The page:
The sporting life of a top rugby referee in lockdown

North Wales rugby union referee Llyr (yellow top) in charge of a Harlequins v London Welsh match

Llyr ApGeraint-Roberts has been a rugby union referee since 1998, and has officiated at a host of major international matches both home and abroad.

He spent many years as one of the few ‘Elite’ referees before stepping down to National Panel level.

North Walian Llyr talks exclusively to Grassroots North Wales correspondent Don Hale about his life, work, and his fascinating sporting career, as we remain in lockdown from this horrific pandemic.

Llyr’s first involvement in sport began in the late 1980’s, when he says he became mesmerised by the famous Tour de France cycling races shown on Channel 4 TV.

Then, he attended Ysgol Tryfan, and played mini-rugby for Bangor, whilst also playing football in the street, and attending swimming and gymnastics clubs.

He went on to play rugby for Bangor under 16s, had a game for Gwynedd schools’, and even represented Bangor juniors at cricket.

He always retained a keen interest in cycling though, and fuelled by his love of the television highlights, admitted to becoming ‘hooked’ on the sport.

Llyr says: “I just got on my bike and loved the freedom of exploring the roads of North Wales, and the adventure of going to different places. I joined the Snowdonia Cycling Club, then Clwb Rasio Mona (Ynys Mon), and had some success as a junior.”

He won several events in North Wales, and says he reduced his time for a 10-mile down to just 21 minutes.

His other times were equally impressive including: 57 mins for 25 miles, 1 hr 57 mins for a 50-mile time trial, and in 1992, Llyr won the Holyhead Road Race.

In a bunch sprint, he later gained his second category road licence and represented the Welsh Junior team in the Junior Tour of Wales and in the Manx International on the Isle of Man in the early 1990s.

His interest in cycling changed however, when he attended Liverpool University, when part of the Chester College of Higher Education, and started to play rugby, turning out for Chester in midweek, and he had a few games for North Wales Coasters rugby league side on a Saturday.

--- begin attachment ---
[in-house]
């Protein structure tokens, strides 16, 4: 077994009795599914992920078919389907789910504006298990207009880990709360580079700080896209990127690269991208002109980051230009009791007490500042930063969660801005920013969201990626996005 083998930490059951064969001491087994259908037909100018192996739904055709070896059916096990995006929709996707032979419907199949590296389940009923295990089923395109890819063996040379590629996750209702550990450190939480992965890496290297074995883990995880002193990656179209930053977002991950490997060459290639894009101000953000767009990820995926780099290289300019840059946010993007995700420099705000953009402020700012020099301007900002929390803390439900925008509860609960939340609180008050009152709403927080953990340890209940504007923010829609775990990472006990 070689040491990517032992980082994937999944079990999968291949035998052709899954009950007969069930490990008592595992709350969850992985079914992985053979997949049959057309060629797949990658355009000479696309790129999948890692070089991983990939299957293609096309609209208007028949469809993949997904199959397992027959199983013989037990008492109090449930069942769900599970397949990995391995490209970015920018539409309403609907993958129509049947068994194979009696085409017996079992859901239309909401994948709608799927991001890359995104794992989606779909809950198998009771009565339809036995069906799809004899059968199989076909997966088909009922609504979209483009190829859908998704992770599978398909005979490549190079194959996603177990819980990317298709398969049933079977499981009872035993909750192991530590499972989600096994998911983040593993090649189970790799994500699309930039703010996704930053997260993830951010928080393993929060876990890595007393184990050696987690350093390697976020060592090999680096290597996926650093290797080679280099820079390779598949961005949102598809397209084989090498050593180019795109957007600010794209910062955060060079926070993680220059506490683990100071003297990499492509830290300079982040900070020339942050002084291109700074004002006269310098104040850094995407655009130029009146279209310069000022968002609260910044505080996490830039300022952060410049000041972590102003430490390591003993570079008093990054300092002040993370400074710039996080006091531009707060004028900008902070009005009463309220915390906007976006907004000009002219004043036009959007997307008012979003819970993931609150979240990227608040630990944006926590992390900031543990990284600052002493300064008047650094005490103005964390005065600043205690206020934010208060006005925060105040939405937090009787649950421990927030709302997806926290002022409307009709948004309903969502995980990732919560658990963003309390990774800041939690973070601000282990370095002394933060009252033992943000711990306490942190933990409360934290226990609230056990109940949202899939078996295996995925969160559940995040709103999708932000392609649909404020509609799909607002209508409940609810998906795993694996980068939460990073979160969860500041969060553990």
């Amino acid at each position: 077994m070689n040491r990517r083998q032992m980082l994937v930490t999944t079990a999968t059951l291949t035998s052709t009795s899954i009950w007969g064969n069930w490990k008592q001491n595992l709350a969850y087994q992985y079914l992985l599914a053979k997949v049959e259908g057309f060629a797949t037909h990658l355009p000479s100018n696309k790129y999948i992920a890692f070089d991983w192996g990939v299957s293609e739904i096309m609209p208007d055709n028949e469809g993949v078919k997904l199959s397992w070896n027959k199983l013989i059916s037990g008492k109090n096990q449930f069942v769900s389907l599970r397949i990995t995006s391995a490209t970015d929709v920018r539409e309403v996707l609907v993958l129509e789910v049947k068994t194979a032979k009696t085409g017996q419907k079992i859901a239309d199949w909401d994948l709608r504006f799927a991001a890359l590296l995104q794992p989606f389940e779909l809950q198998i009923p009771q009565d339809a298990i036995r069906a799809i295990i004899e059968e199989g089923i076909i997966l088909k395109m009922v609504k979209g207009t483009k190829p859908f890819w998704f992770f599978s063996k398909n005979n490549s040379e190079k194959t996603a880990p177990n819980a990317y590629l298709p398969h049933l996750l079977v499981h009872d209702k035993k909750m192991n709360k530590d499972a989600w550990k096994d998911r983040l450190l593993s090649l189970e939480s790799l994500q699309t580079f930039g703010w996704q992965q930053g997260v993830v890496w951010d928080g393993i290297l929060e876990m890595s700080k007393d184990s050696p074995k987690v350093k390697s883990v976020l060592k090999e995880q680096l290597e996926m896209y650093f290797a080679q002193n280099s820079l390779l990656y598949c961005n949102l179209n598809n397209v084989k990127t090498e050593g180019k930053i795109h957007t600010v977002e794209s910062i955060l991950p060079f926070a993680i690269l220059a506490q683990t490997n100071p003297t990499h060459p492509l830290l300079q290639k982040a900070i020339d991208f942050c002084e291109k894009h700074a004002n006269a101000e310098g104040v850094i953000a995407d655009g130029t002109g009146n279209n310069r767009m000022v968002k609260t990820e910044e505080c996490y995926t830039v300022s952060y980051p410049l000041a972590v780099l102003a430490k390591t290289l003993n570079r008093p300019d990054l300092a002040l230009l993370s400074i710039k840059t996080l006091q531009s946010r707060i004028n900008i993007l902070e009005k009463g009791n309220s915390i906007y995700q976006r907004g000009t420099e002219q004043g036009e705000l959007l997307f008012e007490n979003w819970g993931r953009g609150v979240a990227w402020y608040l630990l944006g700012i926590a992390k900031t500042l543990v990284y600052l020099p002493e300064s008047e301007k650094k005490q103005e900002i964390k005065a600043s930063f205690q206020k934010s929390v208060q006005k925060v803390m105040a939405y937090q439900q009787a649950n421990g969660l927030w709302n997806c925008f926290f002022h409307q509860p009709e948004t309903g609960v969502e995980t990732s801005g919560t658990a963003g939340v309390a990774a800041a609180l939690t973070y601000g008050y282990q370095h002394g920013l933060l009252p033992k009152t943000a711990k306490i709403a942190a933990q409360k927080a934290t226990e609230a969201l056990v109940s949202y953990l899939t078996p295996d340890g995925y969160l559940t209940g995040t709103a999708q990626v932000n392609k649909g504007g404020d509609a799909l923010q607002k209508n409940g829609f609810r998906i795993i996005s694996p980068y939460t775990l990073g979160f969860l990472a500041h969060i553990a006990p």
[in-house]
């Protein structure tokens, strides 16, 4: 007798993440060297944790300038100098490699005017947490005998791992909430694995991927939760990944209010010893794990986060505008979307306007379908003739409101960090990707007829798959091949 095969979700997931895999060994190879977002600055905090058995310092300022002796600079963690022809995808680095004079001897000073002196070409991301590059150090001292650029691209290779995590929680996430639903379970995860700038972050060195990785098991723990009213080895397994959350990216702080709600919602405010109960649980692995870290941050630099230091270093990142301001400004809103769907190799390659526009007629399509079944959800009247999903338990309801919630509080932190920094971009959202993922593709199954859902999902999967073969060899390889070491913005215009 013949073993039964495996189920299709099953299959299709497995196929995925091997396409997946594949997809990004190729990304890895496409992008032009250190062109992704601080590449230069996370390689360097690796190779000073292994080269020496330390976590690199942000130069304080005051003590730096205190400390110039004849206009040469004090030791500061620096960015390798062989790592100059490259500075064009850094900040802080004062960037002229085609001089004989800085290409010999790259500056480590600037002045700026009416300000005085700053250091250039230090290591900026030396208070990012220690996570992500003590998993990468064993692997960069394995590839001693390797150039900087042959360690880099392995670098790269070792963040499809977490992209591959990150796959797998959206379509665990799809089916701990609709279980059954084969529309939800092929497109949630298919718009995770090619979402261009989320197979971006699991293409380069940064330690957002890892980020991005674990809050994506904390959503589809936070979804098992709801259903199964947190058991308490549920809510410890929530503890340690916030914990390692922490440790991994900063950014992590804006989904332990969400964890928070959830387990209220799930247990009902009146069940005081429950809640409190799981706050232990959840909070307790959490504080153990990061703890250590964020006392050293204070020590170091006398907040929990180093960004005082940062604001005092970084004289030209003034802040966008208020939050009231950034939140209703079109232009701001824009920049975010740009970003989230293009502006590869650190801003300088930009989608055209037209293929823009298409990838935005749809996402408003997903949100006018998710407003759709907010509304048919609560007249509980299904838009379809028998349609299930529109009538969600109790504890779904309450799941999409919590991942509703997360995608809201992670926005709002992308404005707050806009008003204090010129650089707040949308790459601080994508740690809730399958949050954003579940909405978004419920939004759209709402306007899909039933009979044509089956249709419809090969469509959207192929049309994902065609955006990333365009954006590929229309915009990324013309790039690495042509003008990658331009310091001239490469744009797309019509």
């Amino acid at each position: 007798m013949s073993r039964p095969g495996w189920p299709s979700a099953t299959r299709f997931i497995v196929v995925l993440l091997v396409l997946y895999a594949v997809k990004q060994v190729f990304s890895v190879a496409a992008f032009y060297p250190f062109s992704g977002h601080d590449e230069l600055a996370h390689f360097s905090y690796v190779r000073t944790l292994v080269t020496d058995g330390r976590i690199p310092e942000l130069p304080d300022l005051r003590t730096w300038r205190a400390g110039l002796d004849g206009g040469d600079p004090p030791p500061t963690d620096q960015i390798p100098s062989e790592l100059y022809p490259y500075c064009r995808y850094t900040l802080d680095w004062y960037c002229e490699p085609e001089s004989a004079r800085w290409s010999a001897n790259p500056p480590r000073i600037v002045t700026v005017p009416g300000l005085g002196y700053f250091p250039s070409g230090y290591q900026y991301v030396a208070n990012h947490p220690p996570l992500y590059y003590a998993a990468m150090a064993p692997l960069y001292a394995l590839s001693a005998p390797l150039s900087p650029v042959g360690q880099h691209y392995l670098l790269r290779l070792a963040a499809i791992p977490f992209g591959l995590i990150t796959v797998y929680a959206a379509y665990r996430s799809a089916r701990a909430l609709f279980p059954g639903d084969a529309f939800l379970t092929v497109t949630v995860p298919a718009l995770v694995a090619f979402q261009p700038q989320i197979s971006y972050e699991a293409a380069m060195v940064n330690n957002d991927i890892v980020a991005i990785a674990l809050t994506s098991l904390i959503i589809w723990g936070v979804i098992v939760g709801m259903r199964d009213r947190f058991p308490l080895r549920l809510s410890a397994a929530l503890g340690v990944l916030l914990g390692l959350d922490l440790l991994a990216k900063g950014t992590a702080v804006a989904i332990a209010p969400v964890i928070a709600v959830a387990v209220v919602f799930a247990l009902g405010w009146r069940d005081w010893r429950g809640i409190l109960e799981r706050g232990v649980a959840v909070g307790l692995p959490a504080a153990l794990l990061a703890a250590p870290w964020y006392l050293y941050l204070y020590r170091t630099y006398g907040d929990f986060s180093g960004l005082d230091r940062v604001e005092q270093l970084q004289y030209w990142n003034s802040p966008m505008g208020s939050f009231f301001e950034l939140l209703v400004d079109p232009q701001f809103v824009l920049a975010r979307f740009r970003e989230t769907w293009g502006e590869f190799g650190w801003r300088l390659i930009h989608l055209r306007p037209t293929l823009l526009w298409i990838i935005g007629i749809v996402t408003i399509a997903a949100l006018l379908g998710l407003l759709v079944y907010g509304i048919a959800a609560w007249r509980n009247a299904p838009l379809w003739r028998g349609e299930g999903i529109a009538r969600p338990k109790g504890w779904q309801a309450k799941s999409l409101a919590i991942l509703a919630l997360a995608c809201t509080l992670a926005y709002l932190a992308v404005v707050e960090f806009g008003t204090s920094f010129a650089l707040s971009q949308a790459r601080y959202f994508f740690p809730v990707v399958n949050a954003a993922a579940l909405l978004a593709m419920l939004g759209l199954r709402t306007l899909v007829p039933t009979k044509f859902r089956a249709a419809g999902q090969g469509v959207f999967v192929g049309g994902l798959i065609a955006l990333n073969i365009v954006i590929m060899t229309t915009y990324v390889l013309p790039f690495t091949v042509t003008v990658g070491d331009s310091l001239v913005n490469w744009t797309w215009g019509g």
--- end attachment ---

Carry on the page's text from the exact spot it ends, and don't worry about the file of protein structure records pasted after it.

Llyr studied sports science, and wanted to understand how the body responded to exercise, and adapted to training. When he completed his university education, he took an extra year gaining a teaching qualification, before obtaining a job teaching PE at Edlington School at Doncaster in South Yorkshire.

It was here he met a young lady, Helen, who was later to become his wife. She came from North Yorkshire, and admits they both wanted a place so that they could live together – somewhere in the middle.

Llyr says: “She won, so I started cycling again, and rode for the Universal Cycling Club – without much success – before I returned to rugby again.”

He explained that when he first arrived at his school, they hadn’t played rugby for about 15-years, and says that when he refereed his first game, a year 7, under 12s match, he felt totally out of his depth. It was this embarrassing occasion that persuaded him to find out how to referee properly.

Llyr officiating at a Gloucester v Exeter match. Pic courtesy of Sky Sports

Llyr admits that his head of department supported his aim, and sent him on training course…the rest as he says is history.

He joined a local referees society and completed his first match in charge in 1998, and was quickly promoted, saying that partially, it was down to his young age, but that it was probably more due to his fitness, and the fact he had some playing experience.